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I have a shared object/executable that link both statically and dynamically to the same library .

Library: liba.a and

liba.a created using : ar -rv liba.a a.o , contains libprint() --> prints "static5" created using: gcc -shared -o -Wl,-h, a.o , contains libprint() prints "dynamic5" , libprint2() prints "dynamic6"

Exe b created by linking to both archive and shared object:

When linking with GCC/Linux, i find that the implementation called is ALWAYS from liba.a .

I have a function libprint() defined in, liba.a that prints out a different value. From what i see, this is based on the link order:

gcc -o b b.o liba.a -lc ./b

static5 dynamic6

gcc -o b b.o liba.a -lc ./b

dynamic5 dynamic6

Why we would intentionally need to link to the .a and .so for the same library?:

How do we get the shared object to take preference over the archive, other than link order? ( -dy / -Bdynamic does not seem to have any effect?)

1. If the shared object is missing, the exe fails with an error 2. We can place any dummy shared object with the same name , just to satisfy the dlopen() 3. Even once the shared object is loaded , the function from the archive is called

Update #2 Here is the actual problem ( as mentioned in Statically and dynamically linking the same library ) is linked to shared object
ldd => ./

b is linked to shared-object and archive liba.a .

gcc -o b b.o liba.a -lc ldd b => ./ => ./

Now, b seems to call the function from archive first, and then the shared-object.

So , even if we update the , these changes will not reflected in b . Is there any way around this ?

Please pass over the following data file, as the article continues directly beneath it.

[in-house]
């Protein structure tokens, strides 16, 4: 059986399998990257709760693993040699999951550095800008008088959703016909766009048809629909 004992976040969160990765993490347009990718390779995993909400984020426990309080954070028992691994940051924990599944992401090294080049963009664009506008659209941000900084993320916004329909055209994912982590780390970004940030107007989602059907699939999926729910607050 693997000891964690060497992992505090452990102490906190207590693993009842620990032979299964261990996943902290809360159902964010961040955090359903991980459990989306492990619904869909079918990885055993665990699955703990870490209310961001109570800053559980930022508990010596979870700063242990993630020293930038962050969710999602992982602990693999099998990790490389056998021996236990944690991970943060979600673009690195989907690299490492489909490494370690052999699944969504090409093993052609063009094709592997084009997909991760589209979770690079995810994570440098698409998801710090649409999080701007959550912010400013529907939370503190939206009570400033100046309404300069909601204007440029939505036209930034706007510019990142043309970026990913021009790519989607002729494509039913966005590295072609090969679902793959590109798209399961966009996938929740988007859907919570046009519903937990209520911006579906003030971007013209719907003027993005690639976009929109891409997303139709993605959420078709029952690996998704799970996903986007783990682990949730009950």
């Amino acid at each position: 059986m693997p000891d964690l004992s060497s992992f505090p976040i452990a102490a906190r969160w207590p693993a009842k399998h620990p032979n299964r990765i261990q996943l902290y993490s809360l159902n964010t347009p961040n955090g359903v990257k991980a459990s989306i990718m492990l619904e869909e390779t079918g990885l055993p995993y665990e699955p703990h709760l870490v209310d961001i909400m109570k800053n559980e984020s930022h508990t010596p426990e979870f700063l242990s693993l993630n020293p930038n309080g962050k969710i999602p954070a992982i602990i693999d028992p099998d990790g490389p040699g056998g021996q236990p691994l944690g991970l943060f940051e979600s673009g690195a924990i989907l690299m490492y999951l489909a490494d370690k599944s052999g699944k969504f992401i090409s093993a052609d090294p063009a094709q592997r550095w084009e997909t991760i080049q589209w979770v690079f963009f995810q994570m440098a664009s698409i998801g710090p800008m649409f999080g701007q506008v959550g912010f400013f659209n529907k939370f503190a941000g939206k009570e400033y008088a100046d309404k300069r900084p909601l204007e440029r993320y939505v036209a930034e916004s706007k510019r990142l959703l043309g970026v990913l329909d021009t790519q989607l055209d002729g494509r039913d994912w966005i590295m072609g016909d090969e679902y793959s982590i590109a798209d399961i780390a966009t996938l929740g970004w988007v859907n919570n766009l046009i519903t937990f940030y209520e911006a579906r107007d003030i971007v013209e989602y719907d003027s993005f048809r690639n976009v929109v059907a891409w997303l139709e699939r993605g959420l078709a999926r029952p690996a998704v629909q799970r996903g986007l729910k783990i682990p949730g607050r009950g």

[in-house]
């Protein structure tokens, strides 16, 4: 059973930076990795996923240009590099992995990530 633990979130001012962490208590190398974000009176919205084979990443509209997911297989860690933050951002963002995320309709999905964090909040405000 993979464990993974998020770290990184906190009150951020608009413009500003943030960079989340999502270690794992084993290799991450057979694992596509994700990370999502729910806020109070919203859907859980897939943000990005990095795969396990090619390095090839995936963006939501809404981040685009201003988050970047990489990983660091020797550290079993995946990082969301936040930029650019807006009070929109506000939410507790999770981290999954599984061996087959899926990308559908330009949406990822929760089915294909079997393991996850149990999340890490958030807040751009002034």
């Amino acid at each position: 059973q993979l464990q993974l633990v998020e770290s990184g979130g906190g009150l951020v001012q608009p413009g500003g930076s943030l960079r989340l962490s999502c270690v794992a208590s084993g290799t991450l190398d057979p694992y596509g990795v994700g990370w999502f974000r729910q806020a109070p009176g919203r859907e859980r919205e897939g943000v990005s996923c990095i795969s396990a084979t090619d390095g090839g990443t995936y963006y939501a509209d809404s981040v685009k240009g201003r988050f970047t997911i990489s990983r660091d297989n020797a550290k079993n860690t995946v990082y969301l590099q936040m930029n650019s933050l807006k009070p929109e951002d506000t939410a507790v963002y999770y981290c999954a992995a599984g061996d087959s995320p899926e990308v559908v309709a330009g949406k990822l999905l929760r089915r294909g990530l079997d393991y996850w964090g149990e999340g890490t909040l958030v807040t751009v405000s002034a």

share|improve this question
might want to add/search tags gcc. Good luck. – shellter Jun 6 '11 at 3:28

When you put the .a first, the linker finds libprint() in it and links it, but not libprint2(). It continues searching the libraries in order to find the other function, and finds it in the .so.

When you put the .so first, both functions are found and linked successfully, hence there's no need to look for them any further.

There should be no reason to link both the static and dynamic versions of the same library, since either should provide all functions found in the other.

share|improve this answer
Thanks @ignacio-vazquez-abrams. I have an executable that is linked to a .a and a .so . I am trying to figure out what possible reason there could be for doing so. The problem is, we can update the shared object, but it does not seem to get called since the executable still uses the function from the original archive. – TTA Jun 6 '11 at 7:10
.a files are linked to at build time. – Ignacio Vazquez-Abrams Jun 6 '11 at 7:17
I have updated the question with the actual case. The shared object file comes first in the link line, however, the actual function is present in a linked so file, and not the actual so. This still causes the archive version to be picked up. – TTA Jun 6 '11 at 8:15

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